Shattuck is confident that remaking Alex. Brown is achievable."Two or three years from now, there is going to be one significant player, and the odds are it is going to be us," he said. "We are going to win this game."
Griswold, senior chairman of Alex. Brown, also is optimistic about the company's future, and Baltimore's. "The firm has been very tightly linked with the fortunes of the city for a very long time," he said.
Although the company today is a far cry from the linen-import business that Alexander Brown began 200 years ago, Griswold is confident that his ancestors would be proud of the changes.
"The investment banking practice that the firm has built over the past 20 years or so, now gets to play on the world stage," Griswold said. "In the latter part of the mid-19th century, it really was a worldwide business. It really is once again."
Milestones in Alex. Brown History
1800: Alexander Brown arrives in Baltimore from Ireland and established a linen-import company bearing his name.
1808: Brown and a group of citizens form the BAltimore Water Co. to pipe fresh water into the city.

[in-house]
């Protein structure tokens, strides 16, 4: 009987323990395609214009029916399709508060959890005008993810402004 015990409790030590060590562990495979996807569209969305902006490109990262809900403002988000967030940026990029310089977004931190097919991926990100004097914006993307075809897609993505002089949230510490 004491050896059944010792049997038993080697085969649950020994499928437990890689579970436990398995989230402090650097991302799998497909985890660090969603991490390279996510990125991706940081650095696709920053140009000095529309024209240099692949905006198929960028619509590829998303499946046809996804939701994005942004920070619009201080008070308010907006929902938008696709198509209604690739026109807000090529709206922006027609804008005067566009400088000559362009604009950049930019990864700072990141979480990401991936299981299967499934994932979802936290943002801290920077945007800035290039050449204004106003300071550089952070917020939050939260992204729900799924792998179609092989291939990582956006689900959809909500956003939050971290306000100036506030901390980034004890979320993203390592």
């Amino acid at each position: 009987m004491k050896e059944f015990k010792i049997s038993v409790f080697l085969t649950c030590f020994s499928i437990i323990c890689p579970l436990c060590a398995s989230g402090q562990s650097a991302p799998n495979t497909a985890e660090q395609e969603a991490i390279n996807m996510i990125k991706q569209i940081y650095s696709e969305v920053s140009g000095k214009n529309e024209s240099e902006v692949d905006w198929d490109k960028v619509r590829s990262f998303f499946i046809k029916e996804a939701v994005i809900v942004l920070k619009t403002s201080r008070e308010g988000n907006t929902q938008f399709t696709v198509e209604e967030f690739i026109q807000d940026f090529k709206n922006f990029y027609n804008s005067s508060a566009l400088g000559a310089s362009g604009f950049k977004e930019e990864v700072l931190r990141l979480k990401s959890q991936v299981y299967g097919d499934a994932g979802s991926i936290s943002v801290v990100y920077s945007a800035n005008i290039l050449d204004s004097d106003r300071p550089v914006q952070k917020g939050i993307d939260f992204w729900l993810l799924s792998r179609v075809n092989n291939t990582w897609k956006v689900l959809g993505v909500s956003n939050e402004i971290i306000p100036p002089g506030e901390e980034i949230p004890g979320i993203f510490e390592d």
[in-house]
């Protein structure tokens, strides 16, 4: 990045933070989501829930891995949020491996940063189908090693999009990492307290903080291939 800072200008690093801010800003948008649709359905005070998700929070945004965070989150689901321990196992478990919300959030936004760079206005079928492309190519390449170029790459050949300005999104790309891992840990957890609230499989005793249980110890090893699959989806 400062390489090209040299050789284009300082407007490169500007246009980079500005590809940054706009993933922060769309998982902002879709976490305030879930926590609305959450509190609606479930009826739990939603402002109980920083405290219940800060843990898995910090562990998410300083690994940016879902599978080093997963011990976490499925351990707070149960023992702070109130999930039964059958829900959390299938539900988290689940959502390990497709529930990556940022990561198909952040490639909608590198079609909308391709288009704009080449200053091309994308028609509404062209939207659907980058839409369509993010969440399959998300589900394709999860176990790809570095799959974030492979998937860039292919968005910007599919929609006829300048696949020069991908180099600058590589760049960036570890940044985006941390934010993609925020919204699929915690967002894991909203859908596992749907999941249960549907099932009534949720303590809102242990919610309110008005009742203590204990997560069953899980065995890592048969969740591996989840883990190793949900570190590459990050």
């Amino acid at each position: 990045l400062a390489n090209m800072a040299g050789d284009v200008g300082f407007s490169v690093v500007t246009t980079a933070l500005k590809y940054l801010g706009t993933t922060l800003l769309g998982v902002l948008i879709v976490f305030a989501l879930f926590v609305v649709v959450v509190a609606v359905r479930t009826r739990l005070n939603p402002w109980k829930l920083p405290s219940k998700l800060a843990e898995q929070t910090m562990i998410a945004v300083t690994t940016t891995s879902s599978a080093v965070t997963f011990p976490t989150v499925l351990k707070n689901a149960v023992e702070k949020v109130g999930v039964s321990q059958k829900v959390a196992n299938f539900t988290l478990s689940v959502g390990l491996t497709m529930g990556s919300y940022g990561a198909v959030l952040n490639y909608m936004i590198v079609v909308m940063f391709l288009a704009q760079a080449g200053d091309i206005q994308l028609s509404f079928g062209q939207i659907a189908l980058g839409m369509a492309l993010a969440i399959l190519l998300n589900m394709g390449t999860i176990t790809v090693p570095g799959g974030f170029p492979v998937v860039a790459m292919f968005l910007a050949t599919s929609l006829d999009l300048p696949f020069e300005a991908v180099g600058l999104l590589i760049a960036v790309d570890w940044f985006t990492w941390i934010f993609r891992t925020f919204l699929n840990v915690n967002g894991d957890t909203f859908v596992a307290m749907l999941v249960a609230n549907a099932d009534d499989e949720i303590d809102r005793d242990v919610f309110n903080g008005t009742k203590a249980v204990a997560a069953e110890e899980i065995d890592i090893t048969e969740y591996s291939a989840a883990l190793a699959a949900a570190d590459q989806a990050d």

1827: Plans for the B&O; Railroad Co. are drawn up at George Brown's house.
1834: Alexander Brown dies of pneumonia at the age of 70. His son George Brown takes over the firm.
1861: Civil War starts and Alexander Brown & Sons stagnates.
1899: Alexander Brown, the great-grandson of the founder, reorganizes Baltimore's trolley system, and then its electric light companies.
1924: Benjamin Howell Griswold Jr., the son-in-law of great-grandson Alexander Brown, takes over the firm.
1929: Stock market crashes and the Depression begins. The firm struggles, but is bailed out by Alexander Brown, who taps his personal fortune.
1946: B.H. Griswold Jr., the financial architect behind the city's largest bank mergers and its vast bridge builing program, dies.
1952: Chesapeake Bay Bridge, finaced by millions of dollars in revenue bonds sold by Alexander Brown & Sons, is built.
1970: Alexander Brown & Sons builds its reseach and investment banking departments, and sow seds to take public fast-growing companies across the country.
1974: In the depths of a bear market, Alexander Brown & Sons expands by acquiring competitor Robert Garrett & Sons.
1981-88: Alexander Brown & Sons takes public some of Silicon Valley's hottest companies, including Computer Associates, Sun Microsystems and Microsoft Corp.
1986: Renamed Alex. Brown Inc., the firm goes public, raising $51 million.
1991: A.B. "Buzzy" Krongard is named chief executive of Alex. Brown Inc., and Mayo A. Shattuck III is named president and chief operating officer.
1997: Alex. Brown Inc. is sold to Bankers Trust Corp. for $1.7 billion.
1998: Unrest grows as top-level executives leave the company. Bankers Trust announces a staggering $488 million loss in the third quarter, and calls for job cuts.
1999: Deutsche Bank acquires Bankers Trust Corp., including Alex. Brown.
2000: Deutsche Banc Alex. Brown celebrates its 200th anniversary.